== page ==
Michelle Harbi leaves the British chill behind for a luxury break in Tenerife.
As the sun descended on another languid day at the Gran Hotel Bahia del Duque, the well-heeled residents began to rise from their loungers and drift back towards their rooms. Perhaps, after dressing for dinner, they might stop for a glass of cava at the wine bar, or take a stroll along the promenade to work up an appetite. Me? I lingered as long as I could – with winter beckoning back home, I was happy to snooze poolside in the early-evening warmth, the peace punctuated by chimes from the bell tower on the half-hour.
When sun turned to shadow, I took the grand staircase that led up from the pool, pausing at the top to take in the expansive ocean view. Suddenly, the stillness was interrupted, somewhat incongruously, by a blast of techno pop – a pirate ship making its way westward along the coast, packed with revellers on an evening cruise. Just as quickly, it was gone, and quiet settled on the resort once more.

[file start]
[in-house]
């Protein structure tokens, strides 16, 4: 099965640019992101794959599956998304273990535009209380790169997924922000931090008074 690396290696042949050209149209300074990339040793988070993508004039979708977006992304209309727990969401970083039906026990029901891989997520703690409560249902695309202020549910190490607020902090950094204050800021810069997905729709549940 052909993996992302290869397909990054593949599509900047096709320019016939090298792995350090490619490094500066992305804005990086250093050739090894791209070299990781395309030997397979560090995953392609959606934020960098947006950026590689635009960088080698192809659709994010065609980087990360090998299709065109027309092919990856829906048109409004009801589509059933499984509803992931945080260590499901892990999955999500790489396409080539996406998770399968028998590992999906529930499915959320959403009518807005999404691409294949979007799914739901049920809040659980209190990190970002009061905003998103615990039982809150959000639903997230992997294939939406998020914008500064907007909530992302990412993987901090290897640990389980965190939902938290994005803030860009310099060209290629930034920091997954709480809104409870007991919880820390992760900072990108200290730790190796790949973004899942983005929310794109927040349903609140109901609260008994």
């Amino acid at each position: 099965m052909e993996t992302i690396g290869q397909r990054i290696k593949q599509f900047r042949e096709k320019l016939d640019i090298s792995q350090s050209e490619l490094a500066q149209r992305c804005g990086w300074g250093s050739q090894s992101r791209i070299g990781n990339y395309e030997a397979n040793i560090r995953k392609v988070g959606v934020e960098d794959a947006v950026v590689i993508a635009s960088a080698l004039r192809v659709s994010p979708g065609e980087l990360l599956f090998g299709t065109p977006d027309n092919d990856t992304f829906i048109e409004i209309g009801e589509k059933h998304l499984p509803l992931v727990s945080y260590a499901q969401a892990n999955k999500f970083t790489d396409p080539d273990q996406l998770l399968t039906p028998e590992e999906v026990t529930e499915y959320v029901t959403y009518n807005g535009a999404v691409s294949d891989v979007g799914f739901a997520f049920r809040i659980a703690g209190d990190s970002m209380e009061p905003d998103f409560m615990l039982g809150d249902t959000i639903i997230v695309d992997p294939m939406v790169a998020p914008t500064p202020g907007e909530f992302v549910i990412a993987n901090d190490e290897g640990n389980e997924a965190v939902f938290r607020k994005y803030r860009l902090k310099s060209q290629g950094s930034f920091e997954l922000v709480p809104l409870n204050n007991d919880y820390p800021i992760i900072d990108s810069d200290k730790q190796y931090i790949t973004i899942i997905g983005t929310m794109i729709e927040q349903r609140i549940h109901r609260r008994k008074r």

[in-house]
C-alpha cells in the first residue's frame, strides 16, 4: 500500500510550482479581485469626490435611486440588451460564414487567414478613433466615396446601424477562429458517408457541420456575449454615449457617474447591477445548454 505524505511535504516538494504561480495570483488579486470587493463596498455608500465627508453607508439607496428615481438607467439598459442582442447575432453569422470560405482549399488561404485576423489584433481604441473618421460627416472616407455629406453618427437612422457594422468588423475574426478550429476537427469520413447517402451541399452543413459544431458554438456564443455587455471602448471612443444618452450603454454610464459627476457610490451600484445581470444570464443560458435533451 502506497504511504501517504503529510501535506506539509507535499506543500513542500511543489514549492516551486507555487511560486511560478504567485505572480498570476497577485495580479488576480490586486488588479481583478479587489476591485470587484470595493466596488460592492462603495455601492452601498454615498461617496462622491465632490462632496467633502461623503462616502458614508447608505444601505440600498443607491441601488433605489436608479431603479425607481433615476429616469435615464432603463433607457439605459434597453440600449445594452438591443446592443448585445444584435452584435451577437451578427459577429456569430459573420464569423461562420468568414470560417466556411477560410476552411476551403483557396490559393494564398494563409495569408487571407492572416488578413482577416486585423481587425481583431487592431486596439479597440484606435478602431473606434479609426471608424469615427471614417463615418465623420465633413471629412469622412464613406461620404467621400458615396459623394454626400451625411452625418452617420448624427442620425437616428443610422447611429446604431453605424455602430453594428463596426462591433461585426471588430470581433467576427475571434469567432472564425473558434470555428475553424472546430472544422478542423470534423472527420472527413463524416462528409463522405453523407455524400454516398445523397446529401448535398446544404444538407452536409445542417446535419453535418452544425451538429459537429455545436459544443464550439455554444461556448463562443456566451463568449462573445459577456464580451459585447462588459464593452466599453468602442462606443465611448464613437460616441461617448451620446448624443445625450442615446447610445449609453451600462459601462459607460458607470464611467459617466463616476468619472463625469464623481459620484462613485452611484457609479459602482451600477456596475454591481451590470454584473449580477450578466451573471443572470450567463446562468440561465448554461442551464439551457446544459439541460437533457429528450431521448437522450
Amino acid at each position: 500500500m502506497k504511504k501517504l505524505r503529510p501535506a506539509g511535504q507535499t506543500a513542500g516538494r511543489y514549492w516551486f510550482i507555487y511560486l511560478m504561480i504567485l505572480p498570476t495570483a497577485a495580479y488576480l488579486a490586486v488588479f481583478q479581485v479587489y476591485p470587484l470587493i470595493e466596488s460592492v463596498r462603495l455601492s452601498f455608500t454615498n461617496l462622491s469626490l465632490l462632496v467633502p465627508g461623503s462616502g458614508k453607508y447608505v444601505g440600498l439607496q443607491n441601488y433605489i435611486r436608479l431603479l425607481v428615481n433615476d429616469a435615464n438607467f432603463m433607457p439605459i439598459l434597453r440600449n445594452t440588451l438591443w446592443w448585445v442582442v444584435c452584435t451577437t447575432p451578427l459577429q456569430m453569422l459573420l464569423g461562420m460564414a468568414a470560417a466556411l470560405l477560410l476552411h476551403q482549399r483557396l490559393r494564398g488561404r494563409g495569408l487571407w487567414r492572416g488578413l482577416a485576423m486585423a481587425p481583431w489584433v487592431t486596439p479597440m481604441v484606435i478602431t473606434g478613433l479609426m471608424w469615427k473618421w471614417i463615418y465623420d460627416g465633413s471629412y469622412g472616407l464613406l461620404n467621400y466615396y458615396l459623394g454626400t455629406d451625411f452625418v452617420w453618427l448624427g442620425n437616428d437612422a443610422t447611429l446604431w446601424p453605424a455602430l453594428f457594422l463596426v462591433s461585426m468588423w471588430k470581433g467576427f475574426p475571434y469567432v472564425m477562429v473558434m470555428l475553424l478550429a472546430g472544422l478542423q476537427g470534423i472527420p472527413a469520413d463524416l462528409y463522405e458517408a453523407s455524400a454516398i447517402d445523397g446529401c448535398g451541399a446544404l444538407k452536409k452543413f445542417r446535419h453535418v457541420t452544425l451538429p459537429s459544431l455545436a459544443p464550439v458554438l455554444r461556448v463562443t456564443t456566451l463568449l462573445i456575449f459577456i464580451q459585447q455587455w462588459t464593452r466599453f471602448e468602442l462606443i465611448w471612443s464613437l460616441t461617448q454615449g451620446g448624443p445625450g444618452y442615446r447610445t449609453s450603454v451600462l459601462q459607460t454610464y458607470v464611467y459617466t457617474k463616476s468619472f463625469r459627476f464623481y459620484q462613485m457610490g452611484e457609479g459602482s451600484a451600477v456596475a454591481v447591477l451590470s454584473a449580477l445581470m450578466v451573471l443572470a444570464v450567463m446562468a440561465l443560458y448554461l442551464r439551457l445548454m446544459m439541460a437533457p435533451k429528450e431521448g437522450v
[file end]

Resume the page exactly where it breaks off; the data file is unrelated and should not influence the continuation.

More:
The south-west of Tenerife has long been a magnet for British holidaymakers in search of reliable winter sun. While the party crowd of Playa de las Americas earned it something of a mixed reputation, in the past couple of decades the largest of the Canary Islands has worked hard to tempt the luxury traveller, with much of that activity focused on Costa Adeje.
The stretch of coast that leads on from Playa de las Americas, its western end has been developed into an upmarket resort destination attracting a wide mix of European travellers – older couples and young families in particular being drawn to its sedate charms. A string of impressive-looking hotels and smart restaurants face out to sea, while a wide and well-manicured waterfront promenade runs its length, planted with bright bougainvillea and tall palms.